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Posted at 12:05 p.m. on Aug. 21, 2014
Tolling may soon become a routine method of paying for new highway construction even in traditional non-toll states, and drivers may just have to get used to it.
But some drivers are waging a battle to prevent tolling on a congested 26-mile stretch of Interstate 77 in North Carolina.
Construction is scheduled to begin next spring on a $655 million project in the Charlotte area in which North Carolina is partnering with the Spanish company Cintra to add a new toll lane and convert existing high-occupancy lanes to toll lanes or “managed lanes.”
It is the first public-private partnership in the Tar Heel state and the biggest project ever done by the state’s Department of Transportation.
The managed lanes will allow buses, motorcyclists and cars with three passengers or more to travel on them without paying tolls. For other drivers in the managed lanes, tolls will vary, with higher tolls during peak use.
The I-77 project will use electronic tolling with vehicle-mounted transponders and billing the owners of vehicles that don’t have the devices by photographing their license plates and mailing them a bill.
Drivers who don’t want to pay a toll can continue to use the general purpose, un-tolled lanes.
Department of Transportation spokeswoman Jen Thompson said the deal with Cintra allows the project to be finished relatively quickly, by 2018.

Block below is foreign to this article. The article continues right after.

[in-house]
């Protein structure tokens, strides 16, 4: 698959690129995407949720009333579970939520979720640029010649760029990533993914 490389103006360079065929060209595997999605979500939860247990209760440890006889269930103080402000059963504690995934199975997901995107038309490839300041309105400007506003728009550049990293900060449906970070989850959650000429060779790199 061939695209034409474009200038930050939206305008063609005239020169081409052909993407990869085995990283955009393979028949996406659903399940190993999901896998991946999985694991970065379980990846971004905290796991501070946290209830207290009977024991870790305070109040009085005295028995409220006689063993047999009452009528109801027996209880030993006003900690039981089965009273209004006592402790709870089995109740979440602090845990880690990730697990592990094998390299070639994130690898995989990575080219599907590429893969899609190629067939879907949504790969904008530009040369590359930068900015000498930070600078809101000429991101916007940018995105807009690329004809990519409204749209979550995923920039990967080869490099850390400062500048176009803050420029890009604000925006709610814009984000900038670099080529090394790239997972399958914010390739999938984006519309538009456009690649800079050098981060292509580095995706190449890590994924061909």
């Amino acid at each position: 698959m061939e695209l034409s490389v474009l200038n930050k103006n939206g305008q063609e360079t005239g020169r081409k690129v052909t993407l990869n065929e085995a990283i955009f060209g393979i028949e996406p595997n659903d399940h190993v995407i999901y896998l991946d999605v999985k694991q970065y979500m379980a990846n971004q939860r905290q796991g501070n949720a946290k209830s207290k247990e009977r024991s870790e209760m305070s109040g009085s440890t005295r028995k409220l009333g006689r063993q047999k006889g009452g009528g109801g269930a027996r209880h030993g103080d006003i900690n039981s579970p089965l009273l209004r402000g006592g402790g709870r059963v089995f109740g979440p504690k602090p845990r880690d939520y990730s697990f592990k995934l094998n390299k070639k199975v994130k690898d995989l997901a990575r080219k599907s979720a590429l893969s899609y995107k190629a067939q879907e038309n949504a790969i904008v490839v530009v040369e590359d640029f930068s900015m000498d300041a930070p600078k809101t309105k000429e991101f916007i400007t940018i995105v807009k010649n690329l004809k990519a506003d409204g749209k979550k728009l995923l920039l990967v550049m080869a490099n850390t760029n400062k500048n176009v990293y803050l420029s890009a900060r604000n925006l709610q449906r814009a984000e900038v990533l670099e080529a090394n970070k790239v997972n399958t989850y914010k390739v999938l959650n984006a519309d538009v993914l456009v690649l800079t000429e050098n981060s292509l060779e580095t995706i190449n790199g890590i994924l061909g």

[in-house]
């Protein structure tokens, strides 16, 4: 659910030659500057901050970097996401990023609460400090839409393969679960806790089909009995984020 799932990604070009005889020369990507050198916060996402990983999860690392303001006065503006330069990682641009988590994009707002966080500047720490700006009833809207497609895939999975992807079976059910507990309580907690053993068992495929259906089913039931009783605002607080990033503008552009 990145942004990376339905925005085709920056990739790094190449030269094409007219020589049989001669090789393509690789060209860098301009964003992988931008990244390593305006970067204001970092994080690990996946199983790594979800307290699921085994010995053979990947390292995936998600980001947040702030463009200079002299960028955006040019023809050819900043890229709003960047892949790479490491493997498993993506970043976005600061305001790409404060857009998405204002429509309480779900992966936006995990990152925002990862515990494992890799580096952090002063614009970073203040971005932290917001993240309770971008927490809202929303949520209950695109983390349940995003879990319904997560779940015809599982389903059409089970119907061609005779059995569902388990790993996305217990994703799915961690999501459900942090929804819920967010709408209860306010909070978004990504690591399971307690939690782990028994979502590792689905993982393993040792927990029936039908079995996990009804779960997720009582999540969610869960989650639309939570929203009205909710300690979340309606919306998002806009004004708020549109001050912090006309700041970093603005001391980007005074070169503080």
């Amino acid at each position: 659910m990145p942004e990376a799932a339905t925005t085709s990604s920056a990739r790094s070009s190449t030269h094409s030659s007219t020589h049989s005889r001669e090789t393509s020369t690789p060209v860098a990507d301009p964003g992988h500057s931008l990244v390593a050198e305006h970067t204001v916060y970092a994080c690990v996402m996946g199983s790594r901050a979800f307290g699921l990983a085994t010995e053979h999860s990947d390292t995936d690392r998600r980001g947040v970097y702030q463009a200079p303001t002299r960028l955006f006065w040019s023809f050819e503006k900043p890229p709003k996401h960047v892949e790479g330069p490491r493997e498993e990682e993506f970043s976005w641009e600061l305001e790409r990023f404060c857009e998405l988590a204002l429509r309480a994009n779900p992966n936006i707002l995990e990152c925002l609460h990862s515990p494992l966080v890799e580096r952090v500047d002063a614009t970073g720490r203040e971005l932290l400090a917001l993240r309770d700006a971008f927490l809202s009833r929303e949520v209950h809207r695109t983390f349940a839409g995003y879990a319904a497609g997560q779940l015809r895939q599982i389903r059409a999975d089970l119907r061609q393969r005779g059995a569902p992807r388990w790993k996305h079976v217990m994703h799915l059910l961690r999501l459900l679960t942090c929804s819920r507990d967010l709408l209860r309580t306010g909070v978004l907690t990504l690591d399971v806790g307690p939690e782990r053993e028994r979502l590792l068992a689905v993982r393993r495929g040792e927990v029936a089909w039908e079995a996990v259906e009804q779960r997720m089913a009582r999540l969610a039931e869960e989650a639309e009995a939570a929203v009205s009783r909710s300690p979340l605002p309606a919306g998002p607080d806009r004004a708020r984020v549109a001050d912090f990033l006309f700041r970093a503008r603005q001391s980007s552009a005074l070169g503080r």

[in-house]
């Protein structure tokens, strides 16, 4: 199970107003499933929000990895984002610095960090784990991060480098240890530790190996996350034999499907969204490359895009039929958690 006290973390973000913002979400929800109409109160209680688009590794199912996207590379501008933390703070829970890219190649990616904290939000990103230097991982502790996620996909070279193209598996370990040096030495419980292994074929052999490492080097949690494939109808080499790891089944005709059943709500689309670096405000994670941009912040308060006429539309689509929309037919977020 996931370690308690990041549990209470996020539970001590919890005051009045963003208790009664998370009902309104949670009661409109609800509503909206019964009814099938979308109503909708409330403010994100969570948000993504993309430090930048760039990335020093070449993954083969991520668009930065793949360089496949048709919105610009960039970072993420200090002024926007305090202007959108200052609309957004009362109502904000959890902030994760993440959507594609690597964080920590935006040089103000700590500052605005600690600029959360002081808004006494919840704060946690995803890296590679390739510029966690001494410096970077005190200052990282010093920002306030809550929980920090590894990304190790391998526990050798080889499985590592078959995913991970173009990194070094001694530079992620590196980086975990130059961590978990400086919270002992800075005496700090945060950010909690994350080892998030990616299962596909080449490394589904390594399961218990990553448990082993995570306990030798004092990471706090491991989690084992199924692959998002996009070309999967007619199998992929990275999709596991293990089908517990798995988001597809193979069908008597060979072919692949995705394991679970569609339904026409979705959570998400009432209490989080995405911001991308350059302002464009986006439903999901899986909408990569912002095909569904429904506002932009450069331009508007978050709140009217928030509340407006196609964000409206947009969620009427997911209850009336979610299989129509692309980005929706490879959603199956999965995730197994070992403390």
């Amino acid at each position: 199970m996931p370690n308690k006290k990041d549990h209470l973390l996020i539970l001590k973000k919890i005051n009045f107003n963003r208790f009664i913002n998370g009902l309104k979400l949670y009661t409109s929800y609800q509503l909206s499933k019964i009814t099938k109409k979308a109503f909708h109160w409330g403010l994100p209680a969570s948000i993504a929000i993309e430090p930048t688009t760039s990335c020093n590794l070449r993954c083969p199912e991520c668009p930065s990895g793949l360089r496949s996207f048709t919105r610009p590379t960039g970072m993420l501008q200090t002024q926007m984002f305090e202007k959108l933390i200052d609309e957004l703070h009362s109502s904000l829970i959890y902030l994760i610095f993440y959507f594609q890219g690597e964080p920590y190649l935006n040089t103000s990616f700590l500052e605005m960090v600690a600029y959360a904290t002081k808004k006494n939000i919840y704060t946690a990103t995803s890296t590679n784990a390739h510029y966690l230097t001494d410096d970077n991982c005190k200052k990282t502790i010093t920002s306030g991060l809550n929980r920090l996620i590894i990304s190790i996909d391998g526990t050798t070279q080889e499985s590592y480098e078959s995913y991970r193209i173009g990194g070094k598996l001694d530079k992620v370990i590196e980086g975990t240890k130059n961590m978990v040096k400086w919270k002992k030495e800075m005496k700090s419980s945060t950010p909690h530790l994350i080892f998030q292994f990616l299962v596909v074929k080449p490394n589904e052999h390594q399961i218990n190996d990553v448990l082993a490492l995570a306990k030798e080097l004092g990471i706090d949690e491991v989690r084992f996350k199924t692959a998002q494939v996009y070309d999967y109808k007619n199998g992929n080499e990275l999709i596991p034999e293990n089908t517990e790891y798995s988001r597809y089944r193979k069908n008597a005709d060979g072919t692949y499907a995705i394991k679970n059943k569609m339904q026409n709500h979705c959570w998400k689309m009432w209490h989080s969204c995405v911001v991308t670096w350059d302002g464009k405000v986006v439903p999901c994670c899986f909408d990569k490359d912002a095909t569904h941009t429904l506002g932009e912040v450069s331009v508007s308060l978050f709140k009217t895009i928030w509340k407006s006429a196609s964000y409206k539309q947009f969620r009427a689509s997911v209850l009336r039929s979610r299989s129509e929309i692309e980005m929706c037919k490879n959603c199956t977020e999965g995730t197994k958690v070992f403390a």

If the state used traditional funding — relying on state and federal highway money — it would take up to 20 years to finish the project, she said.
The state DOT says in its fact sheet on the project that the capital costs for constructing managed lanes are about 10 percent higher than the costs for general purpose lanes “because of electronic systems, lane separations and signage specifically for them.”
Kurt Naas, one of the leaders of a grassroots group called Widen I-77, says, “We feel like it’s creating a caste system for infrastructure. Only those who are able to afford it or desperate enough will have access to good infrastructure. The rest of us will sit in congestion.”
His group wants the state to widen the existing stretch of highway without putting any tolls on it.
Naas contends that the project “doesn’t relieve congestion in the general purpose lanes, it ensures it, because the only time people are going to pay the tolls are when the general purposes lanes are congested.”
Naas, who owns a manufacturing and distribution business in Concord, N.C., argues that “if you’re going to manage these toll lanes for profit, you’re going to want as much congestion in the general purpose [un-tolled] lanes as you can get, so you can charge a higher toll. So you really have a divergence between what the private company wants and what’s in the public interest.”
He says the project “puts the taxpayers at risk both for subsidizing the toll revenues as well as a potential bailout on the bonds.”
The state has not yet said how high the tolls will be. They will be driven by the number of people who choose to use the toll lanes, but the state will require Cintra to hold public forums to explain how the tolls will be determined, Thompson said.
Cintra is operating dozens of similar projects around the world, and “they know an exorbitant toll will not attract anyone,” she said.